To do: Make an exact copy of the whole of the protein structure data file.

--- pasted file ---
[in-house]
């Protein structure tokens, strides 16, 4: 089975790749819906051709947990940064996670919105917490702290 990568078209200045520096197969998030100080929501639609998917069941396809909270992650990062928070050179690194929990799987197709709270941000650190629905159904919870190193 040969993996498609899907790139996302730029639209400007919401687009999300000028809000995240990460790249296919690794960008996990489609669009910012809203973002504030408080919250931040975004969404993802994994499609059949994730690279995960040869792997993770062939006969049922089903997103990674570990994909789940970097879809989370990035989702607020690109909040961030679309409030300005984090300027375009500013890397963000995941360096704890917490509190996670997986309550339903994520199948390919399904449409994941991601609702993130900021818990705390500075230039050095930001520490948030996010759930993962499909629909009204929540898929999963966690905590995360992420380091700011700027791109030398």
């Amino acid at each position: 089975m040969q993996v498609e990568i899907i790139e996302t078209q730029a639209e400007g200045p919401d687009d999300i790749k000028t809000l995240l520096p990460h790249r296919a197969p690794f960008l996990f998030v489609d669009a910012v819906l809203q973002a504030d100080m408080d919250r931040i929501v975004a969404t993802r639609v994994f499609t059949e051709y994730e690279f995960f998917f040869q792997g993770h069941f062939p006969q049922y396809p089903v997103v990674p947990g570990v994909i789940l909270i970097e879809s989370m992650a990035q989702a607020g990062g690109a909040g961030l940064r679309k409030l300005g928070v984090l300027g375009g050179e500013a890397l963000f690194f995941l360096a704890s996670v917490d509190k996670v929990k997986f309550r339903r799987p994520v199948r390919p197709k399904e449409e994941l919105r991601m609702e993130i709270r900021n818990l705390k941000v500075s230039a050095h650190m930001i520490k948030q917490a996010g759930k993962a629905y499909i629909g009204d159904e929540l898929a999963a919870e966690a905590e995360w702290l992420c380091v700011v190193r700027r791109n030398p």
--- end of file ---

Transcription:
[in-house]
């Protein structure tokens, strides 16, 4: 089975790749819906051709947990940064996670919105917490702290 990568078209200045520096197969998030100080929501639609998917069941396809909270992650990062928070050179690194929990799987197709709270941000650190629905159904919870190193 040969993996498609899907790139996302730029639209400007919401687009999300000028809000995240990460790249296919690794960008996990489609669009910012809203973002504030408080919250931040975004969404993802994994499609059949994730690279995960040869792997993770062939006969049922089903997103990674570990994909789940970097879809989370990035989702607020690109909040961030679309409030300005984090300027375009500013890397963000995941360096704890917490509190996670997986309550339903994520199948390919399904449409994941991601609702993130900021818990705390500075230039050095930001520490948030996010759930993962499909629909009204929540898929999963966690905590995360992420380091700011700027791109030398």
């Amino acid at each position: 089975m040969q993996v498609e990568i899907i790139e996302t078209q730029a639209e400007g200045p919401d687009d999300i790749k000028t809000l995240l520096p990460h790249r296919a197969p690794f960008l996990f998030v489609d669009a910012v819906l809203q973002a504030d100080m408080d919250r931040i929501v975004a969404t993802r639609v994994f499609t059949e051709y994730e690279f995960f998917f040869q792997g993770h069941f062939p006969q049922y396809p089903v997103v990674p947990g570990v994909i789940l909270i970097e879809s989370m992650a990035q989702a607020g990062g690109a909040g961030l940064r679309k409030l300005g928070v984090l300027g375009g050179e500013a890397l963000f690194f995941l360096a704890s996670v917490d509190k996670v929990k997986f309550r339903r799987p994520v199948r390919p197709k399904e449409e994941l919105r991601m609702e993130i709270r900021n818990l705390k941000v500075s230039a050095h650190m930001i520490k948030q917490a996010g759930k993962a629905y499909i629909g009204d159904e929540l898929a999963a919870e966690a905590e995360w702290l992420c380091v700011v190193r700027r791109n030398p």